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Davis, California

Thursday, April 18, 2024

City recruits for advisory commissions

Davis residents, UC Davis students invited to help plan city’s future

In Davis, advisory commissions promote the preservation of the city’s natural resources, advise park and recreation matters, advocate educational anti-discrimination activities and make public art recommendations. This month, the city encourages citizens 18 years of age and older to apply for these volunteer commission positions, through which they will make recommendations to Council about their given subject areas.

Those interested can choose from 11 specialized commissions: bicycling, transportation and street safety, civic arts, finance and budget, historical resources management, human relations, natural resources, personnel board, recreation and park, senior citizen, social services and tree.

A city press release promises that serving on a city commission means helping plan Davis’ future and describes commissions as a conduit for citizen input.

“Commissions […] provide an important avenue for determining the community’s feelings about issues and extending the reach of the democratic process,” the press release reads.

Mayor Brett Lee echoed this idea when discussing why commissions are important.

“They do outreach to the community, and also [they] have the ability to sort of dig in depth on a few specific things,” Lee said. “For instance […],  when there’s a new development built, we plant trees, and what type of tree should we plant? This would be a perfect thing for trees commission to dig into.”

According to Lee, commission service is open to those with various levels of experience with the commission’s subject. Recreation and park, for example, might have someone with a graduate degree in planning and who has studied recreation, as well as someone who has firsthand knowledge of the parks at which their children play.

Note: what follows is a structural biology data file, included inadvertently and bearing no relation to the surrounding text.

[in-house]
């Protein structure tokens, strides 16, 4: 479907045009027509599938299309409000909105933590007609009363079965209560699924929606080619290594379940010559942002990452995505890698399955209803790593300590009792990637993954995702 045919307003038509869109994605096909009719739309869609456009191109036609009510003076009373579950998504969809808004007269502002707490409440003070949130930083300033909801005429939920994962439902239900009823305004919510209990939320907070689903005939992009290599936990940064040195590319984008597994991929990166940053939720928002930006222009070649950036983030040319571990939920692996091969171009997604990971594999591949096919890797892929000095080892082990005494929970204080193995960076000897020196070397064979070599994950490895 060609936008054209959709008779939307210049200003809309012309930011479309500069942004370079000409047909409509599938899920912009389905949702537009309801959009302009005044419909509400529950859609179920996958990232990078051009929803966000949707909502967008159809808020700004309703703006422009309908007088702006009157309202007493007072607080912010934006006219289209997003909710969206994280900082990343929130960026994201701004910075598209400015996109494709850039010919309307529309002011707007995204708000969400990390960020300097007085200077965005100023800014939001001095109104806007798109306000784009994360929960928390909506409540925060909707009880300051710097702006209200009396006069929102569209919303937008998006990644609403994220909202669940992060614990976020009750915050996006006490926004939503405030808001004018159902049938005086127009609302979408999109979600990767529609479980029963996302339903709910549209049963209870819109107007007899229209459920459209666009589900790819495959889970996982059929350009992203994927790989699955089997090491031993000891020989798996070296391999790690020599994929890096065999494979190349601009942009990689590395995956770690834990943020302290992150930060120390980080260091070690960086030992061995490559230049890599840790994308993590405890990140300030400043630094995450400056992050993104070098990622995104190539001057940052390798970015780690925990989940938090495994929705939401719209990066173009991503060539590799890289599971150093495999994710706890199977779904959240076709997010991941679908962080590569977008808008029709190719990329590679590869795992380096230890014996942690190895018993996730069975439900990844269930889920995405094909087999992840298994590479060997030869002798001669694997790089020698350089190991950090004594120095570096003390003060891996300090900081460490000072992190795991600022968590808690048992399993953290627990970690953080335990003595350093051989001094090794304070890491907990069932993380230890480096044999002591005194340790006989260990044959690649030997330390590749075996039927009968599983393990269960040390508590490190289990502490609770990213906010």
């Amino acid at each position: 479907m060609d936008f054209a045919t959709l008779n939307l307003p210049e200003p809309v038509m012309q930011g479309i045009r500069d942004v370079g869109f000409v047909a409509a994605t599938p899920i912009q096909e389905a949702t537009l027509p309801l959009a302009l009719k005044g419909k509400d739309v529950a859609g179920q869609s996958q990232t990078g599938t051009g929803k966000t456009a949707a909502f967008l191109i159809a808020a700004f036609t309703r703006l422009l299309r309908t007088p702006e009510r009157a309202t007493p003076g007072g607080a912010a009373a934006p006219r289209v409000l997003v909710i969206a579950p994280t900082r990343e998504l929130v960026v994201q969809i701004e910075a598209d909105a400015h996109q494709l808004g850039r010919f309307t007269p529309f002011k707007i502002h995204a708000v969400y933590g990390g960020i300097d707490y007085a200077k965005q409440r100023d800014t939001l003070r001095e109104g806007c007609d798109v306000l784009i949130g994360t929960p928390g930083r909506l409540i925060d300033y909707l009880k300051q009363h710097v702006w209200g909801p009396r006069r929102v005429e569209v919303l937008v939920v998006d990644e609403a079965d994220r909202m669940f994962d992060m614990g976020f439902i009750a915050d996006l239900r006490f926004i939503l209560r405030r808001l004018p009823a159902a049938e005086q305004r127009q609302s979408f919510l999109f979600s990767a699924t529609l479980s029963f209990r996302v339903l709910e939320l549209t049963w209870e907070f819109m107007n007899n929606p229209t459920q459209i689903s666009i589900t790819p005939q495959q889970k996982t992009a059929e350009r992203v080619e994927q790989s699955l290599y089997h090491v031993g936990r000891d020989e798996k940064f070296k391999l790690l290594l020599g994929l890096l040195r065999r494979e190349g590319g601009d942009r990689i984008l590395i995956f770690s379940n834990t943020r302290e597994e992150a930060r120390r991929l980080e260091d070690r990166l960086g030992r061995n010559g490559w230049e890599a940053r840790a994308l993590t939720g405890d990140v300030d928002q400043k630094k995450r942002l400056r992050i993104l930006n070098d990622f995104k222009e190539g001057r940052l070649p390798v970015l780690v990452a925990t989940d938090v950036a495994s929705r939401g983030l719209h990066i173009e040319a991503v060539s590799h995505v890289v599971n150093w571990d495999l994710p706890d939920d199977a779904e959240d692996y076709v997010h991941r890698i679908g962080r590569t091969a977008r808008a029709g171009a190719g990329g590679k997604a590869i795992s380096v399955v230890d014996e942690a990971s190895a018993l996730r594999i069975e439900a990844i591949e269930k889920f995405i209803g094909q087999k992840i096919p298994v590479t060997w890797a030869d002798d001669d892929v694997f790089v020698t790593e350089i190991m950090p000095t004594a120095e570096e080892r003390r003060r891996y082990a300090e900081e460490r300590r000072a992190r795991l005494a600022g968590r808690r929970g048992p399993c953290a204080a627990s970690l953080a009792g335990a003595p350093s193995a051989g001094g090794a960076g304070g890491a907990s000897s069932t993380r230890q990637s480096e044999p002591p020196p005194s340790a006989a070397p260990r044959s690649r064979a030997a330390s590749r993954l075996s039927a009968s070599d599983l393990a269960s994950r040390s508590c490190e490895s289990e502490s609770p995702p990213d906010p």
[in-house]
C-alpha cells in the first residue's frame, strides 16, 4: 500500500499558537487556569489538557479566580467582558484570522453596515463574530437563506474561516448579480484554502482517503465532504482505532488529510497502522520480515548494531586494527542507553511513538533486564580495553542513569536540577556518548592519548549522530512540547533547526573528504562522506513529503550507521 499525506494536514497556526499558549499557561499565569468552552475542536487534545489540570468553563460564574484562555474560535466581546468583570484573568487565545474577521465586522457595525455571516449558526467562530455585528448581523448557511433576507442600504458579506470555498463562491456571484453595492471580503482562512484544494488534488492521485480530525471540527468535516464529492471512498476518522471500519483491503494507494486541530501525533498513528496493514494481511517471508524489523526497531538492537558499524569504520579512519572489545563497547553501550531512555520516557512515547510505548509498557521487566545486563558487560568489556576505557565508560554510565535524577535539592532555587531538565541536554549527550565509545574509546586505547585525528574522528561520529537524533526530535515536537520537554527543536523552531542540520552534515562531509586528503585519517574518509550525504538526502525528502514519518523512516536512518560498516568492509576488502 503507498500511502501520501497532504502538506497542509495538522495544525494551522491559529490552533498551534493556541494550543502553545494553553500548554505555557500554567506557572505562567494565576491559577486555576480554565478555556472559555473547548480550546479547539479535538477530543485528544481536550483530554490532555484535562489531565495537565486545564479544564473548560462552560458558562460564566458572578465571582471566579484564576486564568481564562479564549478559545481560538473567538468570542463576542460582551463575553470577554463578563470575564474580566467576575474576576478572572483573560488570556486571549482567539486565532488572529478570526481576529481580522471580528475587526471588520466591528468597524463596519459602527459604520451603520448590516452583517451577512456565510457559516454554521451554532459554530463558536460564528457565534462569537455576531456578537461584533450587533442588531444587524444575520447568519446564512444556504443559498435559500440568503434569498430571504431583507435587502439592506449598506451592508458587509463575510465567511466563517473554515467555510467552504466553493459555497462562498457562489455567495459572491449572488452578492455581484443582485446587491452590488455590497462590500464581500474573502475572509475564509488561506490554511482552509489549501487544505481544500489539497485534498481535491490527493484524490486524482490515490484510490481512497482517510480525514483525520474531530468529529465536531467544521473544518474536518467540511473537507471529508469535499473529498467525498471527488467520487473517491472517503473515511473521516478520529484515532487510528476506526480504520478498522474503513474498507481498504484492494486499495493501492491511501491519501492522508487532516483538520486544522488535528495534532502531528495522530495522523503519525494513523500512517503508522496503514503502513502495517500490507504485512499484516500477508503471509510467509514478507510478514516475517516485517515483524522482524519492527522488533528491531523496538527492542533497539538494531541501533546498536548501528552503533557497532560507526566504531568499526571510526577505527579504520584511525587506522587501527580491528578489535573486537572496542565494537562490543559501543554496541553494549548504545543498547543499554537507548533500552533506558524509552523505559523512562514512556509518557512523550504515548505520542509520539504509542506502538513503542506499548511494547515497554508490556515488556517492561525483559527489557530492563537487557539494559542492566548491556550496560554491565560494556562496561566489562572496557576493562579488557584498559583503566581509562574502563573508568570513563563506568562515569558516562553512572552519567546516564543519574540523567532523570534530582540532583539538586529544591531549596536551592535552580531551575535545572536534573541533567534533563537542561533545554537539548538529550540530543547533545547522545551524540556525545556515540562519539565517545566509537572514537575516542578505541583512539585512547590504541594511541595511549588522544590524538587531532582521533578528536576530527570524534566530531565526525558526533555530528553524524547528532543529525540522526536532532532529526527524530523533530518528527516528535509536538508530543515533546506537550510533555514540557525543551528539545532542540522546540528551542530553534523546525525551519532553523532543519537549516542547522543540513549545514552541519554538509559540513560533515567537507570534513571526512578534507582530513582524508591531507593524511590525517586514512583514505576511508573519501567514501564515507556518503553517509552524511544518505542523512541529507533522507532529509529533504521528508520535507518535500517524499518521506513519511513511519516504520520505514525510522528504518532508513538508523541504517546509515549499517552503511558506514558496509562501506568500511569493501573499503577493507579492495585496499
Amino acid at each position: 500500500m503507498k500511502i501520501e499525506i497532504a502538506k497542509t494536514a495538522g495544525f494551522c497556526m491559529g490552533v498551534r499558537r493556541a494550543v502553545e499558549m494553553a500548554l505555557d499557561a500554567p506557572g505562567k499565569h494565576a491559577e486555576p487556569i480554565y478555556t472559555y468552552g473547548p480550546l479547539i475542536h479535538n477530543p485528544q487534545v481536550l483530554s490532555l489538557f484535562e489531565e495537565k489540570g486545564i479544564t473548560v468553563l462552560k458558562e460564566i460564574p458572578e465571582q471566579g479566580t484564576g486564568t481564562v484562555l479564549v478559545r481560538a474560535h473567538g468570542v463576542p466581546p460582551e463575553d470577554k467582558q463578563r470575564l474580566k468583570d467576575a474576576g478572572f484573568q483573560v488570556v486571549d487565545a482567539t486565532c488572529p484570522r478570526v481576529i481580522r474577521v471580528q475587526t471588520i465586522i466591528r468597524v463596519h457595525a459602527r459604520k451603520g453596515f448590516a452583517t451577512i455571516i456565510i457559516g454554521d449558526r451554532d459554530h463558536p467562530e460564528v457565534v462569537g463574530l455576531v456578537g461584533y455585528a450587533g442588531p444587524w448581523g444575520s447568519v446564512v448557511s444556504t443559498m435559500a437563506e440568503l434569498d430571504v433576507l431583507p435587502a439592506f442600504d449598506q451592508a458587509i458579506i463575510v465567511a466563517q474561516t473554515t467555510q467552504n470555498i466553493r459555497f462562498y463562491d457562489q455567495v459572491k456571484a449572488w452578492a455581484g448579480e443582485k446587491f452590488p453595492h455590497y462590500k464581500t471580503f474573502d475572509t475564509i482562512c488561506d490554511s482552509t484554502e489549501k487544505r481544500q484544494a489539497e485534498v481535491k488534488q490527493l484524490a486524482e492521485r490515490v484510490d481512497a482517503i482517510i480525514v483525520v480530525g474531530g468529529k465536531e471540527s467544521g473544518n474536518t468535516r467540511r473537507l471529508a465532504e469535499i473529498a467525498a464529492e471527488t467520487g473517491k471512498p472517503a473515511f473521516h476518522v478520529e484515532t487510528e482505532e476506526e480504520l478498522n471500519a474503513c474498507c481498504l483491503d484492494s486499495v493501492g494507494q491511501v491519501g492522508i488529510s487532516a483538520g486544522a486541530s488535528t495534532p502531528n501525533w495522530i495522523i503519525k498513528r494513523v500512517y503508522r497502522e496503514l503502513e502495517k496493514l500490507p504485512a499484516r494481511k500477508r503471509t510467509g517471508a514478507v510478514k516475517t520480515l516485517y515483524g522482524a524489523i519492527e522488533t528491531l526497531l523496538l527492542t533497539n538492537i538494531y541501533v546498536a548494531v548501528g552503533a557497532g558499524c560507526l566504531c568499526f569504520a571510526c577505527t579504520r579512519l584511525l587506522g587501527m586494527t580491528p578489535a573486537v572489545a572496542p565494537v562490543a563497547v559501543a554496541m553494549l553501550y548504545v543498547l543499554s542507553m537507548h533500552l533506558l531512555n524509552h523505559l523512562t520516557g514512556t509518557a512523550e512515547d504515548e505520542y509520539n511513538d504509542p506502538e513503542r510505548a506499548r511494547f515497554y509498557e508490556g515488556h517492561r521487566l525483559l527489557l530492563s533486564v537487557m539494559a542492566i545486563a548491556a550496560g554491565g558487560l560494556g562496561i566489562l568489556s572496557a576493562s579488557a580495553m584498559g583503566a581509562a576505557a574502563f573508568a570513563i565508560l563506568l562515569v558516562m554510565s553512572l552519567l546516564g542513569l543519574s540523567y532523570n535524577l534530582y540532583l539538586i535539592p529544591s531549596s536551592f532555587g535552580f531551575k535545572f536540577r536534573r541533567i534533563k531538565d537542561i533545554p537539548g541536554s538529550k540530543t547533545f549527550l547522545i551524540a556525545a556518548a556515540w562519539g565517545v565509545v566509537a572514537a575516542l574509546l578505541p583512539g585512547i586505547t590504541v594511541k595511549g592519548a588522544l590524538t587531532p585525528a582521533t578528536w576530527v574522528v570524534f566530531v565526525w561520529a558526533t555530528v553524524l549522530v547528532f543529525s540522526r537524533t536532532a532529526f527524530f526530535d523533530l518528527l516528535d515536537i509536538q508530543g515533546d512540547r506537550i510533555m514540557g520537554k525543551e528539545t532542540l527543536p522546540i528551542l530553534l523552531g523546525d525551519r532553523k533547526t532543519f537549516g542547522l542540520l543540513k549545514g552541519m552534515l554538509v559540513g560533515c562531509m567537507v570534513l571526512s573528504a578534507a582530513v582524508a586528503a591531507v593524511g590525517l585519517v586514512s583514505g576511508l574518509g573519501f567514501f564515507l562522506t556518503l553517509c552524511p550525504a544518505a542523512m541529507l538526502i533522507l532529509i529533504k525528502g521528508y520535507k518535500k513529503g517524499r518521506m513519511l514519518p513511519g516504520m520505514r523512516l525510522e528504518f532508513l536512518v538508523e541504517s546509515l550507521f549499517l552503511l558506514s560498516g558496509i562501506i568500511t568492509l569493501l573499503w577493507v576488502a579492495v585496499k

“It’s good to have some people who have some academic or professional background in the area, but it’s also important to have people who are more enthusiasts in nature,” Lee said. “I think that if the commission is too heavily weighted toward academic or practical, or the flip side […], then it doesn’t make as good of a commission. We kind of aim for a diversity of experience and just also in terms of ages and backgrounds and things like that.”

UC Davis students are welcome to apply, and some currently serve on commissions — either independently, or through ASUCD, which appoints students to serve on commissions directly. For example, students have been appointed to the Unitrans Advisory Committee and the Police Accountability Commission by ASUCD instead of through the typical recruitment process.

Lee recommended that students apply if they are planning on remaining in the Davis area for at least the next few years.

“Obviously, we hope that [current UC Davis students] are going to stay for a while, because it takes a little bit of time to get up to speed,” Lee said.

Georgina Valencia, who serves on the social services commission, also encouraged student involvement. Valencia said this is a beneficial opportunity for students who want to understand how local government works, adding that it can also serve as a step toward a career in politics.

Although Valencia has not worked with UC Davis students, she said she would like to and suggested more collaboration with the UC Davis campus. Valencia also explained what prospective commission members can expect from the experience.

“I think there’s times when it feels really good, and there’s times when it feels really frustrating,” Valencia said. “Whoever decides to serve on a city commission does so because they see somewhere where there could be change.”

Valencia elaborated on some of the positive and difficult parts of her experience. The local government’s slow pace and the process of familiarizing oneself with governmental processes can take some time to adjust to, a challenge Valencia identified. Among the positive, Valencia counts the chance to hear from community members who want to present opinions about agenda items.

“I think that can be really rewarding to get to engage with people that way,” Valencia said.

With the exception of the personnel board — which works on an “on call” basis — commissions meet monthly. Lee estimates most meetings take about three hours, with about three hours of preparation time required.

“They’re volunteer positions — they’re not paid — but most people I’ve talked to feel like they get a lot out of it in terms of what they learned from being involved, [and] helping move the city forward,” Lee said.

The application period closed on May 20, but applications may still be accepted within a short amount of time after its end. Otherwise, those interested can look out for the next recruitment period this fall. Applications can be downloaded, or picked up at the city clerk’s office at City Hall.

Written by: Anne Fey — city@theaggie.org


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